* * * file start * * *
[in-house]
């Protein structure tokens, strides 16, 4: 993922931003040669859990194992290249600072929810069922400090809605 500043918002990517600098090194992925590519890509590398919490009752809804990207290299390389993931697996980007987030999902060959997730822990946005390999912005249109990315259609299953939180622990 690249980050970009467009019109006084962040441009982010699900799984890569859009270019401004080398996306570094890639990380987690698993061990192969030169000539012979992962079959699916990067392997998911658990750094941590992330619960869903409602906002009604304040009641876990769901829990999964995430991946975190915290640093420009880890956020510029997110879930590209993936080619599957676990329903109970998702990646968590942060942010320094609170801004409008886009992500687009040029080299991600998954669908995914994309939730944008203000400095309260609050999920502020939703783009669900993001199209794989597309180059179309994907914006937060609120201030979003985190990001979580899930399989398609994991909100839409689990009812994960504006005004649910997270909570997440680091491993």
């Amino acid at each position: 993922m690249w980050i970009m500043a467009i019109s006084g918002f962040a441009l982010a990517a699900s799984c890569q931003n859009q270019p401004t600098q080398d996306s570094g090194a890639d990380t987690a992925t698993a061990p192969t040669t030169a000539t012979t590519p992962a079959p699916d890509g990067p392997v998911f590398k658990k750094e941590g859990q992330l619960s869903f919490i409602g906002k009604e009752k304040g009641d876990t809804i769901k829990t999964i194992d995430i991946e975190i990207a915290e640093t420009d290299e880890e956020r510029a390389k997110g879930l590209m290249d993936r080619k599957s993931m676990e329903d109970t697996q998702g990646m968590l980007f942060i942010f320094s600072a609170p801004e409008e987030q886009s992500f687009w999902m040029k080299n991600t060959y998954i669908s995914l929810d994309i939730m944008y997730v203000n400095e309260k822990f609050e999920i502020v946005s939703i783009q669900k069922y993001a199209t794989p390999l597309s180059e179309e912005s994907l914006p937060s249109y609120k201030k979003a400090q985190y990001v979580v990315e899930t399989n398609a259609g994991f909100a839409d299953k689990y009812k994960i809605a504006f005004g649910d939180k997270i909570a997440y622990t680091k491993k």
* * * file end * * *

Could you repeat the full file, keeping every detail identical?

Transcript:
[in-house]
């Protein structure tokens, strides 16, 4: 993922931003040669859990194992290249600072929810069922400090809605 500043918002990517600098090194992925590519890509590398919490009752809804990207290299390389993931697996980007987030999902060959997730822990946005390999912005249109990315259609299953939180622990 690249980050970009467009019109006084962040441009982010699900799984890569859009270019401004080398996306570094890639990380987690698993061990192969030169000539012979992962079959699916990067392997998911658990750094941590992330619960869903409602906002009604304040009641876990769901829990999964995430991946975190915290640093420009880890956020510029997110879930590209993936080619599957676990329903109970998702990646968590942060942010320094609170801004409008886009992500687009040029080299991600998954669908995914994309939730944008203000400095309260609050999920502020939703783009669900993001199209794989597309180059179309994907914006937060609120201030979003985190990001979580899930399989398609994991909100839409689990009812994960504006005004649910997270909570997440680091491993």
């Amino acid at each position: 993922m690249w980050i970009m500043a467009i019109s006084g918002f962040a441009l982010a990517a699900s799984c890569q931003n859009q270019p401004t600098q080398d996306s570094g090194a890639d990380t987690a992925t698993a061990p192969t040669t030169a000539t012979t590519p992962a079959p699916d890509g990067p392997v998911f590398k658990k750094e941590g859990q992330l619960s869903f919490i409602g906002k009604e009752k304040g009641d876990t809804i769901k829990t999964i194992d995430i991946e975190i990207a915290e640093t420009d290299e880890e956020r510029a390389k997110g879930l590209m290249d993936r080619k599957s993931m676990e329903d109970t697996q998702g990646m968590l980007f942060i942010f320094s600072a609170p801004e409008e987030q886009s992500f687009w999902m040029k080299n991600t060959y998954i669908s995914l929810d994309i939730m944008y997730v203000n400095e309260k822990f609050e999920i502020v946005s939703i783009q669900k069922y993001a199209t794989p390999l597309s180059e179309e912005s994907l914006p937060s249109y609120k201030k979003a400090q985190y990001v979580v990315e899930t399989n398609a259609g994991f909100a839409d299953k689990y009812k994960i809605a504006f005004g649910d939180k997270i909570a997440y622990t680091k491993k």